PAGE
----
Big Data Wisdom Courtesy of Monty Python

Big Data Wisdom Courtesy of Monty Python by Rik Tamm-Daniels.

From the post:

One of our favorite parts of the hilarious 1975 King Arthur parody, Monty Python and the Holy Grail, is the “Bridge of Death” scene: If a knight answered the bridge keeper’s three questions, he could safely cross the bridge; if not, he would be catapulted into… the Gorge of Eternal Peril!

Unfortunately, that’s exactly what happened to most of King Arthur’s knights, who were either stumped by a surprise trivia question like, “What is the capital of Assyria?” – or responded too indecisively when asked, “What is your favorite color?”

Fortunately when King Arthur was asked, “What is the airspeed velocity of an unladen swallow?” he wisely sought further details: “What do you mean – an African or European swallow?” The stunned bridge keeper said, “I don’t know… AAAGH!” Breaking his own rule, the bridge keeper was thrown over the edge, freeing King Arthur to continue his quest for the Holy Grail.

Many organizations are on “Big Data Holy Grail” quests of their own, looking to deliver game-changing business analytics, only to find themselves in a “boil-the-ocean” Big Data project that “after 24 months of building… has no real value.” Unfortunately, many CIOs and BI Directors have rushed into hasty Hadoop implementations, fueled by a need to ‘respond’ to Big Data and ‘not fall behind.’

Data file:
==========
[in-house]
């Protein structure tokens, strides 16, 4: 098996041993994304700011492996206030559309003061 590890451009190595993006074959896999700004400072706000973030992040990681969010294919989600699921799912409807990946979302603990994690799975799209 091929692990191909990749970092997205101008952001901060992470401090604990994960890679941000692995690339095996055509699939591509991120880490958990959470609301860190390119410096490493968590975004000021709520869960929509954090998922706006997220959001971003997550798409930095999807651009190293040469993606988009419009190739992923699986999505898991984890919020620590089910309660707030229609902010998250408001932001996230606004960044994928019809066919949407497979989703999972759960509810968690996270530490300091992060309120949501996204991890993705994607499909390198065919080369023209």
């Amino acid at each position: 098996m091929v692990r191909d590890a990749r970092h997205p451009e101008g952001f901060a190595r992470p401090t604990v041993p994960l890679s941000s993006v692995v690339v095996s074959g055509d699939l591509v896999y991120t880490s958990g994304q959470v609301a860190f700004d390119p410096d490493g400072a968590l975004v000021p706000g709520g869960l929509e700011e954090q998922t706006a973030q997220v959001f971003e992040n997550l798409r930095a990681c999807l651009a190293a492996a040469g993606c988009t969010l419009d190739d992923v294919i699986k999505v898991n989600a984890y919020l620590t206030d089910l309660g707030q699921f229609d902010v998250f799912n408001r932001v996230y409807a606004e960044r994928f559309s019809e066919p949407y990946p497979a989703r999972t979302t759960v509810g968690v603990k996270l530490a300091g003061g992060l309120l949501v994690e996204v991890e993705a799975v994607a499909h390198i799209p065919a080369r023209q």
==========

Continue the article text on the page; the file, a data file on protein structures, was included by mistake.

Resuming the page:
That’s just one of the troublesome findings from a recent InformationWeek article by Doug Henschen, Vague Goals Seed Big Data Failures. Henschen’s article cited a recent Infochimps Big Data survey that revealed 55% of big data projects don’t get completed and that many others fall short of their objectives. The top reason for failed Big Data projects was “inaccurate scope”:

I don’t disagree with the need to define “success” and anticipated ROI before the project starts.

But if it makes you feel any better, a 45% rate of success isn’t all that bad, considering the average experience: Facts and Figures, a summary of project failure data.

A summary of nine (9) studies, 2005 until 2011.

One of the worst comments being:

A truly stunning 78% of respondents reported that the “Business is usually or always out of sync with project requirements”

Semantic technologies are not well served by projects that get funded but produce no tangible benefits.

Project officers may like that sort of thing but the average consumer and business leaders know better.

Promoting semantic technologies in general and topic maps in particular mean successful results in the eyes of users, not ours.

Comments are closed.